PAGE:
Full Suspension bikes are mountain bikes that have both front and rear suspension with a slightly hunched riding position to maximise on comfort. These bikes have wide bars and a large number of gear for excellent control. Full suspension bikes perform best on trails with lots of rough ground and jumps.
Rigid bikes are mountain bikes with no suspension and riser handlebar to give you a slightly hunched riding position. These bikes are ideal for light forest and park use however due to the lack of suspension they are not as comfortable as other mountain bikes. Rigid bikes tend to be reasonably light weight which is a bonus when going up hill.
Road or racing bikes are designed to be used for events and competition riding on solid surfaces however many people use them for commuting as they are incredibly fast bikes, they are engineered to be an aerodynamic riding position with drop styled handlebars and very thin tyres with little to no tread.
Common road bike variations and their key features:
Road/Racing bikes are designed to be very light weight and perform best on solid surfaces. These bikes are engineered with very stiff frame and thin tyres with little or no tread to ensure you are fast on the road. Road bikes have small handlebars with curved drops so you can get into an aerodynamic position and under the wind.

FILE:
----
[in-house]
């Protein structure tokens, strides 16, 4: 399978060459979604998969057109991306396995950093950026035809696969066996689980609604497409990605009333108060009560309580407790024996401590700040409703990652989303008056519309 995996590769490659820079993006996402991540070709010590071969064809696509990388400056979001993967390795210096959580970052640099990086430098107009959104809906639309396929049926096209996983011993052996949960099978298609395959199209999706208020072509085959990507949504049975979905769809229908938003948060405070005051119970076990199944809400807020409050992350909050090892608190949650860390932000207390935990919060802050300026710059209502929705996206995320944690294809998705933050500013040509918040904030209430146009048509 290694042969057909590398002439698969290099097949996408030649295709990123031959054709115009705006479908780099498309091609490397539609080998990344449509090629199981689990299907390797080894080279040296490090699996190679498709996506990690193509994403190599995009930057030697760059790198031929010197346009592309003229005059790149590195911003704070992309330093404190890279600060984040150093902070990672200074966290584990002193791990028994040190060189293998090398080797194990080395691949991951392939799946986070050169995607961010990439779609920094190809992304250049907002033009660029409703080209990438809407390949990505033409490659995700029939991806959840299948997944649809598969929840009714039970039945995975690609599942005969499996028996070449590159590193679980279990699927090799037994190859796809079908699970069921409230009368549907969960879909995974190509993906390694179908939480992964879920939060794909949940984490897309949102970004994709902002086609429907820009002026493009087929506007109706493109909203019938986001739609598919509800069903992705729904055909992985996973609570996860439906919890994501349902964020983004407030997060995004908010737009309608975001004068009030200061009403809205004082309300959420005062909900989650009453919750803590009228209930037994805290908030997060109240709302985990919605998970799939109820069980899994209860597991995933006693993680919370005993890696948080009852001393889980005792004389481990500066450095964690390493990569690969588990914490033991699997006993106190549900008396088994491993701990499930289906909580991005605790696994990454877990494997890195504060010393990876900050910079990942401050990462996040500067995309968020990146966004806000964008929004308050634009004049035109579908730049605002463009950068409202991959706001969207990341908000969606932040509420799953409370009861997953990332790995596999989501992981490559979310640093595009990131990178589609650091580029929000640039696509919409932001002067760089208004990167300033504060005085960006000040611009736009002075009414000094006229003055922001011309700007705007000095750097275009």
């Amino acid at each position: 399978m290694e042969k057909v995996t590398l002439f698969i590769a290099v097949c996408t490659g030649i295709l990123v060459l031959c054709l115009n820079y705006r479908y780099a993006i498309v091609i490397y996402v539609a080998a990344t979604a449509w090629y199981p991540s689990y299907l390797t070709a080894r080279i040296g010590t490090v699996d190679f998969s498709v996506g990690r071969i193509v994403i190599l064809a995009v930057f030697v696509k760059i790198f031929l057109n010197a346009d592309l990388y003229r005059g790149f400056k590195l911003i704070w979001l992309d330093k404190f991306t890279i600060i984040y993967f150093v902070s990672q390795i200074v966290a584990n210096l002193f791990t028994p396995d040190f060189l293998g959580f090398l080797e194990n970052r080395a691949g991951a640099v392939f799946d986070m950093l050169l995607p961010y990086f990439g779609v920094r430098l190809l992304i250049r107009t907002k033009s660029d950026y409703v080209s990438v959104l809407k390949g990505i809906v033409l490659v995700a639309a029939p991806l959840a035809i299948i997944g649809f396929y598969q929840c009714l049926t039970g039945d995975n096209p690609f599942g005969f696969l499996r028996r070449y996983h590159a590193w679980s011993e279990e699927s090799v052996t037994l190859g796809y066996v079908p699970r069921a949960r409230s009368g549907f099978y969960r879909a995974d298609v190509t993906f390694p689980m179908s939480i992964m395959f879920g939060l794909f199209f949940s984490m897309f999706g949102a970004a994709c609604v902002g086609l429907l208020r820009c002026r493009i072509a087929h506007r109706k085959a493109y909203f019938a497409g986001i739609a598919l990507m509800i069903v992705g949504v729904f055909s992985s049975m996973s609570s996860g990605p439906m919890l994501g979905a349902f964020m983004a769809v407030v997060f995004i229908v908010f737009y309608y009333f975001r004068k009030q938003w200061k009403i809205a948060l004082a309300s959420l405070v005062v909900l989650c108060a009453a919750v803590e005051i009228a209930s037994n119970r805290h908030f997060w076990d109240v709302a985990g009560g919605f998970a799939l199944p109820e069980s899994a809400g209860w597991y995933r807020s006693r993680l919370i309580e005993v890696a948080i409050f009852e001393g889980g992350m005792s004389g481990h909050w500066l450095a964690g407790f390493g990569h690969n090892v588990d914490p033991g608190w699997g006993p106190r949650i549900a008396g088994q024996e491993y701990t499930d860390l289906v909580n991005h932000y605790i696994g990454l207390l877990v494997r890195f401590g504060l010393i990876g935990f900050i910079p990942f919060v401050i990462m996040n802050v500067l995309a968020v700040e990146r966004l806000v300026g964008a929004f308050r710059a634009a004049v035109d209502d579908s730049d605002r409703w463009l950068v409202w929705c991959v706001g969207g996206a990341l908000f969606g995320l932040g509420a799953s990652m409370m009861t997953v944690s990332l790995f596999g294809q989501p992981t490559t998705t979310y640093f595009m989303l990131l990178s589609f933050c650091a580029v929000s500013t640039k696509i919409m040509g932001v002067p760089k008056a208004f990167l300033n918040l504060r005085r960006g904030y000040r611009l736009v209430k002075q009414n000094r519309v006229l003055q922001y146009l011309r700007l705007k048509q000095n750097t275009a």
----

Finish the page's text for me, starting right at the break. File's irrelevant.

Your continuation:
Touring Bikes are very similar to road bike design however there frame is not as stiff and are primarily designed to tour across country. These bikes are fitted with both normal and STI drop bar brakes and normally come with mudguards and a rack to carry luggage.
Cycle-cross bikes are designed like a road racing bike but with a more flexible frame design and tyres that are wider with more grip to go off road. These bikes are often fitted with canter lever brakes and sometimes additional levers.